Under transverse tensile loading, fibers oriented perpendicular to the tensile direction can undergo fiber/matrix debonding. Experiments show that the first stage of fiber/matrix interface debonding is mode-I dominated fracture with very fast crack growth rate. Subsequent stable crack propagation along the interface is due to mixed mode I/II fracture. The aim of this study is to explore ways to stabilize the early stage of debonding so that it becomes possible to determine the mixed mode interfacial fracture properties for the entire mode-mixity range by in-situ observations. Therefore, the objective of this study is to stabilize crack initiation in the dominant mode-I fracture by changing the position of one fiber with its neighboring fiber or hole using the finite element analysis. The progressive fiber/matrix debonding is studied by focusing on the interaction of one fiber with its neighboring fiber or hole. The results show that decrease of the position angle stabilize the crack growth at the interface in the ligaments. This effect is more significant in the cases with small ligament thickness. In the two-fiber model and at very small ligaments the results show that the crack growth stops when the crack tips meet each other in the ligament and further crack growth is under dominant mode-II fracture. In the fiber-hole model, both the crack initiation and propagation are stabilized by decrease of the position angles at very thin ligaments. This paper suggests to use two fibers instead of a single fiber in order to ease the characterization of interfacial properties. [All rights reserved Elsevier].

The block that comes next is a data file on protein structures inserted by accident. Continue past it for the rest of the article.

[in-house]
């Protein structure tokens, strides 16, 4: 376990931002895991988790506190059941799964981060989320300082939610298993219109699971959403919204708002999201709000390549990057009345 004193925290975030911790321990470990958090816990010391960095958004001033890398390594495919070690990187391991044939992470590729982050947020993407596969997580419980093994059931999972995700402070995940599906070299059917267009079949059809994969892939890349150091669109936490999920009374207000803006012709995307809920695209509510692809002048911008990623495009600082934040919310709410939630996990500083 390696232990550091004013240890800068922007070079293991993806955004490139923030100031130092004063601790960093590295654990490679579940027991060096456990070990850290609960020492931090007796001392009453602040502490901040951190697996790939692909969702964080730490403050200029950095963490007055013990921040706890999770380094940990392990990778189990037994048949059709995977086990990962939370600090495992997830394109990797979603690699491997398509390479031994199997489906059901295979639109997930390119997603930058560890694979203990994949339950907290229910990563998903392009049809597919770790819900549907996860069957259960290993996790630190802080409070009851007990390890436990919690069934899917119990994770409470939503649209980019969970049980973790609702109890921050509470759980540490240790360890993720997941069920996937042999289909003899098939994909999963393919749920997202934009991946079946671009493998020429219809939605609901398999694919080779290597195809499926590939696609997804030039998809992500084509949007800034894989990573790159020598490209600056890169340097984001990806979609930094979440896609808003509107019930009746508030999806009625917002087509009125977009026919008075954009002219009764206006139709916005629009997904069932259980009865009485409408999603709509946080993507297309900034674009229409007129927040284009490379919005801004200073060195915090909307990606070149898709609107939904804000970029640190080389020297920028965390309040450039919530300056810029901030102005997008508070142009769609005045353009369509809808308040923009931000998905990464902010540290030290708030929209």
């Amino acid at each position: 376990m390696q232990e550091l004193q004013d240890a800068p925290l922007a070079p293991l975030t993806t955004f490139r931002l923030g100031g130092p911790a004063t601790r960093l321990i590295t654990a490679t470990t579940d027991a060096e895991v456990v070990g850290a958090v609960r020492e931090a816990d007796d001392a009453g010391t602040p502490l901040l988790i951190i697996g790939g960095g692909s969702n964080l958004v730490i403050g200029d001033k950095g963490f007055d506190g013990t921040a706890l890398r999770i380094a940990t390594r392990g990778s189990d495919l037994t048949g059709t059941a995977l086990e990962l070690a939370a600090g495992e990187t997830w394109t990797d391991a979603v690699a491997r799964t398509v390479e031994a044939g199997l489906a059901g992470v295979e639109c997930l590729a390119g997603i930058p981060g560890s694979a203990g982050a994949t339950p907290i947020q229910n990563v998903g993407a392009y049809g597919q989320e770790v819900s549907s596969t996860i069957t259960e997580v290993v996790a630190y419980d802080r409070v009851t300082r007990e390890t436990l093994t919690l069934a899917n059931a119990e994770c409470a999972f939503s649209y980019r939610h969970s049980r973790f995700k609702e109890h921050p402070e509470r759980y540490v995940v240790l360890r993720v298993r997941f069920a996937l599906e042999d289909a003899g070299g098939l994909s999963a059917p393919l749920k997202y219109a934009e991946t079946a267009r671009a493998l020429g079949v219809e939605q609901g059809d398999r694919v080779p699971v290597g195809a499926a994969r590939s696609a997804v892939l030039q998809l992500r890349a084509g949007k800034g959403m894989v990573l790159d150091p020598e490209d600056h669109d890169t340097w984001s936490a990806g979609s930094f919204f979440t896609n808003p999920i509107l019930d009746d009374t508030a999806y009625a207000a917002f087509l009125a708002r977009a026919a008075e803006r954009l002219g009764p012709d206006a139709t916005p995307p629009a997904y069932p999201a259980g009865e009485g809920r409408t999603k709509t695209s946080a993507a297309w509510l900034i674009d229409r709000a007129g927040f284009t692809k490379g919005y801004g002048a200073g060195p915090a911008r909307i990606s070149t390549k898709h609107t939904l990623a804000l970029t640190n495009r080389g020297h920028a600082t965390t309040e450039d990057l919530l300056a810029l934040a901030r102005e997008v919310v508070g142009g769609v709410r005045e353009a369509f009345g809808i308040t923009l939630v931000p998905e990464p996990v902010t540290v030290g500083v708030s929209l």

- Interfacial debonding
- Finite element